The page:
I want to sell you something
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Made with <3 in Norfolk, VA
I want to sell you something
This week, I've been working on a sales page for the community we're building at &yet (https://t.e2ma.net/click/p0vpv/19a5oh/dbkqge): a community of possibility for people who believe the world should be better and are determined to make it so.
That sales page has been through several frustrating revisions as I struggle with a hard fact: It is easy to sell people something that will make them money. It is hard to sell people something that will make them whole.
When I was a teenager, I remember making a cynical observation that the only reason people were motivated to do anything was to get money, status, or sex. That cynicism was the flipside of the coin I choose to hold onto: that loving people is the most valuable thing we can do with our time on this earth.
But when it comes to getting people to invest money in something, the ridiculously easy path is to focus on the money, the status, and/or the sex. Those things appeal to the most needy parts of ourselves...and they work on literally everyone, including me.
There's nothing wrong with those things, of course. We need them. They are good for us. But they are not always what is best for us.
So how do we sell love? How do we sell wholeness? How do we sell possibility and mystery and magic?
I shared this frustration with my mastermind group, and my friend Tara Gentile (https://t.e2ma.net/click/p0vpv/19a5oh/t3kqge) pointed me to a fantastic resource that reminded me that my cynical perspective was not seeing the whole picture.
In fact, there are at least 30 needs people value when they're making buying decisions (https://t.e2ma.net/click/p0vpv/19a5oh/9vlqge), and you can combine them in interesting ways to effectively communicate why your work matters.
The needs at the top are the ones I care the most about; they are also the hardest to sell, but have the deepest meaning for people. The things at the bottom are easier to sell, but they are also the most likely to fall into the easily replaceable "commodity" category.
So how do you sell meaning? I'm still trying to figure it out, but here are some things I'm noticing as I'm working through it:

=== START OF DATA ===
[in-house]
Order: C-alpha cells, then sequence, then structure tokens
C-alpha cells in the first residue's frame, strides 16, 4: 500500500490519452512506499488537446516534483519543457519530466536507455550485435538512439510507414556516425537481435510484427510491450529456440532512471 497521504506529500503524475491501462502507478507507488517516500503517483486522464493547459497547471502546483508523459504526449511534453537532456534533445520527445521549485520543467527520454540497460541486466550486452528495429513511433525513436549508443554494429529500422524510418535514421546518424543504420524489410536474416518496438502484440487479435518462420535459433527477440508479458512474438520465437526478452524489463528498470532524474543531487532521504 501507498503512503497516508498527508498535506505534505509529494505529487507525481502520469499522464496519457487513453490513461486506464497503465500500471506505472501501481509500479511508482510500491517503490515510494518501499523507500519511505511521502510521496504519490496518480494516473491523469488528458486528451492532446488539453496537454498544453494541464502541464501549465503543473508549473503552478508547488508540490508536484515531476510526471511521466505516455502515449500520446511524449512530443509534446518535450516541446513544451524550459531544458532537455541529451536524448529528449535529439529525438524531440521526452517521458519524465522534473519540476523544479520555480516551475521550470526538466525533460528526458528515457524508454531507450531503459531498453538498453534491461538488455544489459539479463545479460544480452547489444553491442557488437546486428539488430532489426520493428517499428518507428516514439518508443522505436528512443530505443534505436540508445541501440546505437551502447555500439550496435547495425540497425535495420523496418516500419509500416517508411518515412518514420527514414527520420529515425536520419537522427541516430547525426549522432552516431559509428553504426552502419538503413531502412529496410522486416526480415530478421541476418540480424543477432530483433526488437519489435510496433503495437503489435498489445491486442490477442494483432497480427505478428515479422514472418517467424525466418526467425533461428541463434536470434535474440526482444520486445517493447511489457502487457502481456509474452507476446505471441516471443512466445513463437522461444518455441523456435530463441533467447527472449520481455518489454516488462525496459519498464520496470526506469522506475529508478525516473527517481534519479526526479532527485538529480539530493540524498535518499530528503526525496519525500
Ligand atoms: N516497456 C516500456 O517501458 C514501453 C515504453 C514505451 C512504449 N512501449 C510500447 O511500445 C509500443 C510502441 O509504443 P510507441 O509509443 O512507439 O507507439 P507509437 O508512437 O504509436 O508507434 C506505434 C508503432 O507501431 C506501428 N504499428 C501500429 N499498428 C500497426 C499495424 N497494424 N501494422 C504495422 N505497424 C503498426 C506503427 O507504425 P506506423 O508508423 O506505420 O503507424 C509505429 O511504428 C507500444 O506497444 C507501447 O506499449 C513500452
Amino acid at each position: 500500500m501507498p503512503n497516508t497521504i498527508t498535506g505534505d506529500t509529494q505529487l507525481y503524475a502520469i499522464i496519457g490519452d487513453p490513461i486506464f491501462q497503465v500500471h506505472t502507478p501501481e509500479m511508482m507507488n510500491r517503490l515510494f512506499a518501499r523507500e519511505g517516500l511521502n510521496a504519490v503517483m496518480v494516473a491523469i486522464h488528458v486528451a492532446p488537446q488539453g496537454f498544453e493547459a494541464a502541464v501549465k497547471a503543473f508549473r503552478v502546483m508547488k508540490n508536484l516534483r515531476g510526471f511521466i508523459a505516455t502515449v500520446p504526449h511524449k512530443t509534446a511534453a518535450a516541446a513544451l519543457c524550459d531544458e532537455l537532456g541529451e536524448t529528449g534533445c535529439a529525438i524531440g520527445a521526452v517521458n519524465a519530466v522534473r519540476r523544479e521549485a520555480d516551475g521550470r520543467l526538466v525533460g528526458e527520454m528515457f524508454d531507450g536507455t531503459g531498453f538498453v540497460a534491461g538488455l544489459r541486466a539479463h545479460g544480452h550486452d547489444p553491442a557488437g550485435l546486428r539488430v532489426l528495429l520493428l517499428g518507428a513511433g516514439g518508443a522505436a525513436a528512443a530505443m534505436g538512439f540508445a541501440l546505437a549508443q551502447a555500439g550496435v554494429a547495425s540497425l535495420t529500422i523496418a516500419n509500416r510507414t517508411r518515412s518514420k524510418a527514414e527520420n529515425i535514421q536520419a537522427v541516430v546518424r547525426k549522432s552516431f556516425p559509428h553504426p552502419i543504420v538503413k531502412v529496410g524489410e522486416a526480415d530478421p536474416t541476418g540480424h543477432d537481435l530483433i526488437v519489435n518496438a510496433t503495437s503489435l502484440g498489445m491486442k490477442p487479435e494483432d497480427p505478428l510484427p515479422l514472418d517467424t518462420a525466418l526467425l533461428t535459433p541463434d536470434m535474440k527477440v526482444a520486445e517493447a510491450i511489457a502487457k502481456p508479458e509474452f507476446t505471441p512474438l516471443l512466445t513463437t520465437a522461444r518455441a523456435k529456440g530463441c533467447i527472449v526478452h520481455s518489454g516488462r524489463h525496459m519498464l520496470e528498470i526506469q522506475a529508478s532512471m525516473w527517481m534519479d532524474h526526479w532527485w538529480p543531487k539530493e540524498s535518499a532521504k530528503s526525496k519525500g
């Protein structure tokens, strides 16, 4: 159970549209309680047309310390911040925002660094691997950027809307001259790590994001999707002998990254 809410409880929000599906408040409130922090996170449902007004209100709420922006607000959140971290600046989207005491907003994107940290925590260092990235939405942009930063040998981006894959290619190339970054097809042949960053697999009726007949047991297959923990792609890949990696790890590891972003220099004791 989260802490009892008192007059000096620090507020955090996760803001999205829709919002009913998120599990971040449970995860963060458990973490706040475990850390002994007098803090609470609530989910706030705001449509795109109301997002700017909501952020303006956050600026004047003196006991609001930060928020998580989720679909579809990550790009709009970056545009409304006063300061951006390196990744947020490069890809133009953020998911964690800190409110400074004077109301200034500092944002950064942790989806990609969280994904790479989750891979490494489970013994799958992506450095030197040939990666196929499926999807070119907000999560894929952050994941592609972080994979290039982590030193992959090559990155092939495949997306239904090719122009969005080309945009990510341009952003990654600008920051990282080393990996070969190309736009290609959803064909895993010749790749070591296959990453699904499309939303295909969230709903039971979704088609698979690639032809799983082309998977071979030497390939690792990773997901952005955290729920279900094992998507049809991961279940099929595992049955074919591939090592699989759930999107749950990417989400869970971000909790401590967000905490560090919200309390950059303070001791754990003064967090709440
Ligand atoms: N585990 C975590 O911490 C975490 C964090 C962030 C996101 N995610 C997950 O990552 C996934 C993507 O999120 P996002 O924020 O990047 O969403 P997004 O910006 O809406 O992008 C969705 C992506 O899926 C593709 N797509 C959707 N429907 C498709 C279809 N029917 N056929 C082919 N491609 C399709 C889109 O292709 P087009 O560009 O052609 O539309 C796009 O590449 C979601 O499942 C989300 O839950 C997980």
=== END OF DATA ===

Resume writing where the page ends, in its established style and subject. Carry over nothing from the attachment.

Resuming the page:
We can't sell love. Love is always, always a gift. But love is extremely powerful, driving us to do crazy things and overcome the weakest parts of ourselves. We should never underestimate the power our own love has when we pour it into the service of others, even people we've never met.
Trust is everything. Sales puts the seller and the buyer at odds with each other, because the buyer assumes the seller has a conflict of interest; and usually, that is true. That's why sellers do a better job if they appeal to money, status, or sex—those desires are powerful enough to completely flatten our natural defenses. But when that is not what we want to sell, we have to change the relationship instead. We must genuinely be on the buyer's side and help them make decisions that are in service to them. And our intent must be clear and unmistakeable.
We have to believe in our own value. It is easy to discount ourselves and what we've made when it's not this money-making, status-giving, sexy thing. Especially if we've been indoctrinated with the idea that BUSINESS VALUE IS THE ONLY VALUE. Business value is not the only value. Business value—money—is easier to sell. But just because that is true doesn't mean we shouldn't make and sell things that have deeper value. And it doesn't mean we can't do that effectively.
I want to figure this out, because I strongly believe our world will be better if we can be confident in making what we know in our deepest hearts we need to make...that we can learn how to do that, creating sustainable organizations that serve people in their every need, not just the ones that are easiest to sell.
If you know anyone who does this really well, I would love to hear about them, and why the way they do it is interesting to you.
<3, Sarah (https://t.e2ma.net/click/p0vpv/19a5oh/pomqge)
Here, there, and everywhere | Norfolk, VA 23507 US
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